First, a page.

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Pentagon withdrawing support from CIA counter-terrorism efforts: report

Pentagon withdrawing support from CIA counter-terrorism efforts: report
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President TrumpDonald TrumpFranklin Graham says Trump comeback would 'be a very tough thing to do' Man suspected in wife's disappearance accused of casting her ballot for Trump Stefanik: Cheney is 'looking backwards' MORE's political appointees at the Pentagon are reviewing the Defense Department's (DOD) aid to the CIA and could withdraw support from counterterrorism efforts in place of missions related to Russia and China, according to a report.

The Pentagon ordered the review to determine whether DOD personnel should be repurposed for more calculated missions aimed at "near-peer competitors" versus maintaining counterterrorism operations in hot spots throughout the world, Defense One reported Wednesday.

The report said the review is the pet project of acting Under Secretary of Defense for Intelligence and Security Ezra Cohen-Watnick, who is one of Trump's political appointees following the president's Election Day loss.

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A DOD spokesperson responded to questions from The Hill said the Pentagon wanted to ensure the nation is confronting its security challenges.

"Much has changed in the first two decades of this century, and DOD simply is working with CIA to ensure that both DOD and CIA are able to jointly confront the national security challenges facing the United States consistent with the [2018 National Defense Strategy] NDS," the spokesperson said. 

In 2018, then-Defense Secretary Jim Mattis rolled out the NDS, which announced the U.S. would prioritize operations based around near-peer competitors over counterterrorism operations.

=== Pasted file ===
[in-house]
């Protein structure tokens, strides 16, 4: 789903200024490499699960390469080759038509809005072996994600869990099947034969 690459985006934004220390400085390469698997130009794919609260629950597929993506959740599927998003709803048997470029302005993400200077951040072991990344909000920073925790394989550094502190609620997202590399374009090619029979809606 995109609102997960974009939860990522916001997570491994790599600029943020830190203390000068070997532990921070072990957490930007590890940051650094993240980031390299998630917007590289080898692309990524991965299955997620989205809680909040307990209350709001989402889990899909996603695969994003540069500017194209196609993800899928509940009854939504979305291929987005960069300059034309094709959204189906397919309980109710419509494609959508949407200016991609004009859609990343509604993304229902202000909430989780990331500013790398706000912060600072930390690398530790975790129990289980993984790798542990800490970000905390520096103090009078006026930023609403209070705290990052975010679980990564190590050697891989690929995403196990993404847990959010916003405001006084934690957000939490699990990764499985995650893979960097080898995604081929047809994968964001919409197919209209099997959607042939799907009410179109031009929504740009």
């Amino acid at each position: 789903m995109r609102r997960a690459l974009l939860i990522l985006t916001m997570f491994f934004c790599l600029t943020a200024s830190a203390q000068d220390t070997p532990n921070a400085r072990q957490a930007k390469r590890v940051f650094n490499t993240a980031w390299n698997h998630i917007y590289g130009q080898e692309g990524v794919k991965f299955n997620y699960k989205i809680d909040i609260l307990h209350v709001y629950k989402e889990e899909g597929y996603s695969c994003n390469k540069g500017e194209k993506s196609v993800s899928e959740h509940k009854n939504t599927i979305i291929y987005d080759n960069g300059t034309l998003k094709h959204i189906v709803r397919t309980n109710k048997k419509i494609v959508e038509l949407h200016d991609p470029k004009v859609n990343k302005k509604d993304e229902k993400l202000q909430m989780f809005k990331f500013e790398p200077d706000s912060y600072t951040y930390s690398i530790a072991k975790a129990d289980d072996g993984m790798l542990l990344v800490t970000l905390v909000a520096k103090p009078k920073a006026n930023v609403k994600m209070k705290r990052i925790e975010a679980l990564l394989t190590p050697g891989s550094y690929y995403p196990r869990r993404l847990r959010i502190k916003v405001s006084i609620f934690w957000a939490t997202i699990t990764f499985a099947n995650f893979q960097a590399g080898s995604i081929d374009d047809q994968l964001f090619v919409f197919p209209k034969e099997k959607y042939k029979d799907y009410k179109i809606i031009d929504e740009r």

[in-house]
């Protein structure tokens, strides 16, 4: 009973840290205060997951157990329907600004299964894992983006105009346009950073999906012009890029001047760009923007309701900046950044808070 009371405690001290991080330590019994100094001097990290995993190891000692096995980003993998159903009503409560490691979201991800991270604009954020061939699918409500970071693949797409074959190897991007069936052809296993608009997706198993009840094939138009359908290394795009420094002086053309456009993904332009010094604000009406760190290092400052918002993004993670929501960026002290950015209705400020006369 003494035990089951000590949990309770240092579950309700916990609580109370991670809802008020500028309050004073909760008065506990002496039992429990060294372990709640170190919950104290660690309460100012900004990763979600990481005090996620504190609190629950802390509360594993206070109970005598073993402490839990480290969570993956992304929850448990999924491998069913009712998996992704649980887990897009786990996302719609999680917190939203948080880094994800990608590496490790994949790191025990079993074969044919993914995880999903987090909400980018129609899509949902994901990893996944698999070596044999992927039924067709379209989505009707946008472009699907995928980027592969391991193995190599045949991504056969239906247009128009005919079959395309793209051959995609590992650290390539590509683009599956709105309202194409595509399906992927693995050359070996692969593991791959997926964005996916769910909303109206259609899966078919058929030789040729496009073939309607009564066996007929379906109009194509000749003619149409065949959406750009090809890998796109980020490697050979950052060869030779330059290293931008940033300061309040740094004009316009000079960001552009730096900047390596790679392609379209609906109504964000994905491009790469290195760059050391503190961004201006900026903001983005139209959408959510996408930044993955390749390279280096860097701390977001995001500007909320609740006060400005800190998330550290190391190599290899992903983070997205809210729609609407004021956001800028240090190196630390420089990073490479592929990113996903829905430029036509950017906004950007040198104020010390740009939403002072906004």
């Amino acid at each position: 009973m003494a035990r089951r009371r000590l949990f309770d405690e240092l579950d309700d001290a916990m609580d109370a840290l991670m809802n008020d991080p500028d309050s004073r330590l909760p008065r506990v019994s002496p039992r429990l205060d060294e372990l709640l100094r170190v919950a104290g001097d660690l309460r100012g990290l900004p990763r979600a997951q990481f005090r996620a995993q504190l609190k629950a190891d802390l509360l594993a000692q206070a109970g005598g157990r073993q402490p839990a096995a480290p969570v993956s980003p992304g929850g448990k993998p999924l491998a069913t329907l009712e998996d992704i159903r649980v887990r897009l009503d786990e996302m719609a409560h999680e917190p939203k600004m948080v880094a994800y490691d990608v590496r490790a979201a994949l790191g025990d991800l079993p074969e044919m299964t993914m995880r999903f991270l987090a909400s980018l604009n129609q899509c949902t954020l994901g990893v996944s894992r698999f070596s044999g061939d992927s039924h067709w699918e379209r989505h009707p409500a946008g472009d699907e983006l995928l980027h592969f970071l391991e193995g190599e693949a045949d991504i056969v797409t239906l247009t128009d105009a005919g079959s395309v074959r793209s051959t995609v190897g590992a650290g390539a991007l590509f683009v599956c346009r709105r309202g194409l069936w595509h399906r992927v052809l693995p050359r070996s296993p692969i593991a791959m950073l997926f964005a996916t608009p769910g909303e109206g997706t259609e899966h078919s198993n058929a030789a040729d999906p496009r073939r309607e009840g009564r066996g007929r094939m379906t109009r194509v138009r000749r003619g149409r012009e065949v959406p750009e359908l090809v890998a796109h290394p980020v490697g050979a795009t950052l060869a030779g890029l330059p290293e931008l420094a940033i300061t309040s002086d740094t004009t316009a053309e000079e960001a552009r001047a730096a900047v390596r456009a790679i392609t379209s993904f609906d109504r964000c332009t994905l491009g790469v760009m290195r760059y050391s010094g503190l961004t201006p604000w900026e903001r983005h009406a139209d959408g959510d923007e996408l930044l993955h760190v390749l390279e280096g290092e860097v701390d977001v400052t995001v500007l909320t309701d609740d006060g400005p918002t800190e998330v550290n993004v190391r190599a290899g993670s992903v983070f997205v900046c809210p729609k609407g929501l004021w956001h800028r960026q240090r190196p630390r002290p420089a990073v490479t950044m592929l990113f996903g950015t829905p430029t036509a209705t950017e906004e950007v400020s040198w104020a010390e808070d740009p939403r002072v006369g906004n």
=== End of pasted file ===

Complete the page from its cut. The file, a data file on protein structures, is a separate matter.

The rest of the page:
However, the role of special operators has remained a point of contention since the announcement.

Some critics say it is dangerous to cease the Defense Department's support of the CIA's counterterrorism efforts.

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Details regarding the scope and scale of the review process were not immediately available, though two sources familiar with the matter told Defense One that acting Defense Secretary Chris Miller sent a letter to CIA Director Gina HaspelGina Cheri HaspelCIA chief threatened to resign over push to install Trump loyalist as deputy: report Biden announces veteran diplomat William Burns as nominee for CIA director Meet Biden's pick to lead the US intelligence community MORE, noting a longstanding arrangement offering DOD support to the agency is in jeopardy.

One former administration official said they see the move as an effort to curtail the DOD's counterterrorism support to the CIA.

"I think it's fair for the DOD to say, 'I'd like some of our detailees to be involved in these higher-level missions' — and they are — but it's going to be very few, because there's very few involved in those missions anyway," said the former official. "If they go, 'We don't want to help you with the CT missions' — well, somebody has to do it."

The DOD spokesperson said the department believes "discussions with our partners should proceed quickly," noting that if given the opportunity before the initial report was published, DOD "would have made this clear."

Another former official expressed concerns if the DOD cuts counterterrorism detailees to the Special Activities Center (SAC) — which is used in clandestine or covert operations the U.S. does not want to publicly claim — it could endanger CIA officers still active in combat zones.

"It's basically going to ask the CIA to carry the burden for two-and-a-half months and pull the rug out from under them at the same time," said the former official. "If they start dying in Afghanistan, this is going to be a big deal."

The potential changes could have lasting effects on the DOD's involvement in CIA covert operations. However, a former senior administration official told CNN the Biden administration plans to reverse the move as one of the president-elect's first acts in office.